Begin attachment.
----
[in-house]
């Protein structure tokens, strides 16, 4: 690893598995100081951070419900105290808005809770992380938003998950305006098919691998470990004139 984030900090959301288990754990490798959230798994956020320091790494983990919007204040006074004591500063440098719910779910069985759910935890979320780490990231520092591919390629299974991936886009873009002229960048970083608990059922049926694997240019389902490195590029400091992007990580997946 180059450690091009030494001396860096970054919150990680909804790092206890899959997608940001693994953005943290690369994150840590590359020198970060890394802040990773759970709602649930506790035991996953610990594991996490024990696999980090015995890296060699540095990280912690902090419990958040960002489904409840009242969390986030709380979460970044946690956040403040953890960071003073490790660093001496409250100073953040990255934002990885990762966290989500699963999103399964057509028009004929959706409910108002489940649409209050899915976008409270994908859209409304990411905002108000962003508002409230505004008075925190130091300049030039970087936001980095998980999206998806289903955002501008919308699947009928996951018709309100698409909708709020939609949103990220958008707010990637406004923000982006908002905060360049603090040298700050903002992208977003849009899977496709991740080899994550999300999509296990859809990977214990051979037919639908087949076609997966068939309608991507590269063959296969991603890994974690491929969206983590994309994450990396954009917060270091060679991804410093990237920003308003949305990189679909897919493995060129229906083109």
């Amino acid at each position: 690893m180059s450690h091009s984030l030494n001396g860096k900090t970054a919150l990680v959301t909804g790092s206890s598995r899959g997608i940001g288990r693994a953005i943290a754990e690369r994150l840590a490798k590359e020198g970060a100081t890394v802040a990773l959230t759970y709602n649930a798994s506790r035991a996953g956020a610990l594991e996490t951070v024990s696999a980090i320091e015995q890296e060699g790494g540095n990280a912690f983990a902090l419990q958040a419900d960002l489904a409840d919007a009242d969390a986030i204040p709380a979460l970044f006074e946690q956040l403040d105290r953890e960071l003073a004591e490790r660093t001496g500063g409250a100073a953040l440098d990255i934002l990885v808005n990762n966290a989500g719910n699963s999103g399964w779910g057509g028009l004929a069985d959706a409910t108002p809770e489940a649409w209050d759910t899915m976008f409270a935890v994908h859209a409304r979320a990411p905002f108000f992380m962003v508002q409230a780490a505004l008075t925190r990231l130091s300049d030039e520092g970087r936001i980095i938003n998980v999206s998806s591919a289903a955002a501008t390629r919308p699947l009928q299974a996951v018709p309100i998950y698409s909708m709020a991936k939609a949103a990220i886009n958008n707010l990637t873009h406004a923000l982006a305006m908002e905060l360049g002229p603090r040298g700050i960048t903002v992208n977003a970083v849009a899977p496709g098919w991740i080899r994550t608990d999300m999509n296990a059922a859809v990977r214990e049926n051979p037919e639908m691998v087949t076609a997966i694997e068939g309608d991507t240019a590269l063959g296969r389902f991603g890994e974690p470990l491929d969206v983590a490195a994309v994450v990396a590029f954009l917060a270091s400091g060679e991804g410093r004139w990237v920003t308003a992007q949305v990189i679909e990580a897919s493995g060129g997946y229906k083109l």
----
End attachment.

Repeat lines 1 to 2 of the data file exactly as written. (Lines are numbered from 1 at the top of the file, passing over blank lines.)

[in-house]
């Protein structure tokens, strides 16, 4: 690893598995100081951070419900105290808005809770992380938003998950305006098919691998470990004139 984030900090959301288990754990490798959230798994956020320091790494983990919007204040006074004591500063440098719910779910069985759910935890979320780490990231520092591919390629299974991936886009873009002229960048970083608990059922049926694997240019389902490195590029400091992007990580997946 180059450690091009030494001396860096970054919150990680909804790092206890899959997608940001693994953005943290690369994150840590590359020198970060890394802040990773759970709602649930506790035991996953610990594991996490024990696999980090015995890296060699540095990280912690902090419990958040960002489904409840009242969390986030709380979460970044946690956040403040953890960071003073490790660093001496409250100073953040990255934002990885990762966290989500699963999103399964057509028009004929959706409910108002489940649409209050899915976008409270994908859209409304990411905002108000962003508002409230505004008075925190130091300049030039970087936001980095998980999206998806289903955002501008919308699947009928996951018709309100698409909708709020939609949103990220958008707010990637406004923000982006908002905060360049603090040298700050903002992208977003849009899977496709991740080899994550999300999509296990859809990977214990051979037919639908087949076609997966068939309608991507590269063959296969991603890994974690491929969206983590994309994450990396954009917060270091060679991804410093990237920003308003949305990189679909897919493995060129229906083109």